Could all of this be about to change? We have now seen the Bank of England increase base rate in two consecutive months. What if the policy response to the recent inflation spike is to increase base rates substantially beyond current levels? Alongside an end to quantitative easing, this could provoke an increase in long-dated yields and destabilise equities. In that scenario, cash would be sucked back into leveraged solutions. The unexpectedly “rewarding risk” becomes loss making and volatility in growth assets becomes a major problem.

Whilst the resultant losses on interest rate hedges should be offset by a reduction in liability values, it nevertheless means that one real investment opportunity to close the funding gap will be missed. In an environment whereby asset returns may struggle, we believe that trustees still some way from self-sufficiency should carefully consider the merits of underweighting interest rate hedging relative to target. This would be a potentially significant change in strategy, and require careful bespoke consideration, taking account of a scheme’s particular circumstances.

Of course, such a change may, in isolation, increase the Value at Risk. However, this could be offset by reducing the overall allocation to growth assets. This can be done in a way that shouldn’t change the contribution schedule or journey plan time frame.

This would be achieved by re-thinking how portfolios are structured and allowed to evolve over time. We call this Cashflow Centred Investment, or CCI. CCI combines a Cashflow Driven Investment (CDI) portfolio whereby bonds cover the early years benefit payments with growth assets held against longer term ones. In doing this, the growth assets are expected to be held for longer than under more traditional structures with the result that you need to hold less of them today.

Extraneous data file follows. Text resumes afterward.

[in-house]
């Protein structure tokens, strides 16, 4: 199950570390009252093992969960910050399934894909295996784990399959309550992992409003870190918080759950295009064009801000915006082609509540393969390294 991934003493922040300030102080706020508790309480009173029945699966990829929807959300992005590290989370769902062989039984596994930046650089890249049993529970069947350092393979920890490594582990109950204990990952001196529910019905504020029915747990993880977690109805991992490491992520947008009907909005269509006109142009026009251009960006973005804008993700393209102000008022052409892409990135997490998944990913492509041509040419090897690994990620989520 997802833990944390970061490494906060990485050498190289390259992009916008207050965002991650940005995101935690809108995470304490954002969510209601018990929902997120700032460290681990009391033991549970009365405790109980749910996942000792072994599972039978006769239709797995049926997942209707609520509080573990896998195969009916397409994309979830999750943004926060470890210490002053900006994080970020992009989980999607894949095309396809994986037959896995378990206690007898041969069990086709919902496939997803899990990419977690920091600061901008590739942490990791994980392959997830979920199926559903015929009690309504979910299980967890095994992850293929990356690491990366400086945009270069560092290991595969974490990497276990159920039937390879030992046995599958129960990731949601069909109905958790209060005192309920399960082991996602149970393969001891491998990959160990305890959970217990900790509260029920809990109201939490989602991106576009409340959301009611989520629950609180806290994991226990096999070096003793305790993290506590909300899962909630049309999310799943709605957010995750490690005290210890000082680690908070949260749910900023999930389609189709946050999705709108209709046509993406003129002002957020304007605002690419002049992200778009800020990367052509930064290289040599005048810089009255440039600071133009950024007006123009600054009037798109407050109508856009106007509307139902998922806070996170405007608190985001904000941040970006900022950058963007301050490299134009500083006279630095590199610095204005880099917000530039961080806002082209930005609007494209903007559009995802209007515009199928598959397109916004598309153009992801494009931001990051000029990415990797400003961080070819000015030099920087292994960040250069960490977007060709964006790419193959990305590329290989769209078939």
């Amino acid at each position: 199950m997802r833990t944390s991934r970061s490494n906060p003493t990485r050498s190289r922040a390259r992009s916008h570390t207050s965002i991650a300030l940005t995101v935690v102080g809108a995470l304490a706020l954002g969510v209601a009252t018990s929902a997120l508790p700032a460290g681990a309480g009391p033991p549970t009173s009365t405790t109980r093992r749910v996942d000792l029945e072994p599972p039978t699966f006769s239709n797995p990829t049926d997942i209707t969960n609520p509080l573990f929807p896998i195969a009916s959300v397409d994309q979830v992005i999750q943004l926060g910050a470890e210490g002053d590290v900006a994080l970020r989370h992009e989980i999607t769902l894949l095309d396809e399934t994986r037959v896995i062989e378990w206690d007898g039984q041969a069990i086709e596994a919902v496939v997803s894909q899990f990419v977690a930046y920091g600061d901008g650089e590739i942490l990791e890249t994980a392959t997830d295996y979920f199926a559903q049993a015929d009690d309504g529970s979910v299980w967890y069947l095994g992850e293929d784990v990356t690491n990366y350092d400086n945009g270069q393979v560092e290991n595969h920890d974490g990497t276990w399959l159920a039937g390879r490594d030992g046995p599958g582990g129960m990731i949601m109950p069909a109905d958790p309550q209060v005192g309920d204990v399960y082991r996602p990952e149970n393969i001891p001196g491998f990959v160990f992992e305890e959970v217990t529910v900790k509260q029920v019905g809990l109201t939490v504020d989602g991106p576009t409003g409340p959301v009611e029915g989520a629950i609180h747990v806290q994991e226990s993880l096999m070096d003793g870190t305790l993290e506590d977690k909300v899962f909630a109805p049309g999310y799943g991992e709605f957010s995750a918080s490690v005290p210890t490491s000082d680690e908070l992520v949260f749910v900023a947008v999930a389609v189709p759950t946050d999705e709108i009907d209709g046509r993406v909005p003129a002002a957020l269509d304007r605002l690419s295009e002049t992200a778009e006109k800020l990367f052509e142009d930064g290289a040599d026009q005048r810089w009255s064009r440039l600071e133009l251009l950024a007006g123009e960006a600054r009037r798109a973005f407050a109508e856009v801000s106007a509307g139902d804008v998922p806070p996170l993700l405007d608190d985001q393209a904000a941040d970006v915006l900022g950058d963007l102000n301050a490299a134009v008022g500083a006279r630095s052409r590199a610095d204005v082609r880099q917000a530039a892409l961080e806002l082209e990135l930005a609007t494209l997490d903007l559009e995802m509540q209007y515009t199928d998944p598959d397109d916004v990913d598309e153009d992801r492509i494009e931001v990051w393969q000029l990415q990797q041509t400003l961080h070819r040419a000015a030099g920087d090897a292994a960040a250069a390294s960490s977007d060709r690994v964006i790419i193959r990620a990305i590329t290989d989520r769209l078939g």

Within this framework, there are assets we expect should correlate reasonably well with inflation over the longer term, for example, floating rate debt and property income funds. Further, by biasing portfolios to themes that are likely to drive inflation, such as the switch to net zero and an ageing population, trustees can help mitigate the risks.

  1. Data source: Bank of England.
  2. Data source: Office for National Statistics. Figures are annual RPI over the previous 12 months.
  3. Accumulated 1-year gilt rate at start of each year for 10 years (annualised)

Both data sources contain public sector information licenced under the Open Government Licence v 3.0

Important notice: This article is for Professional investors only and was written as at 18 February 2022. The article is generic in nature and should not be regarded as providing specific advice or a recommendation of suitability. No action should be taken without seeking appropriate advice, taking account of how the market environment has changed since the date of this article. There can be no guarantee that the opinions expressed in this document will prove correct.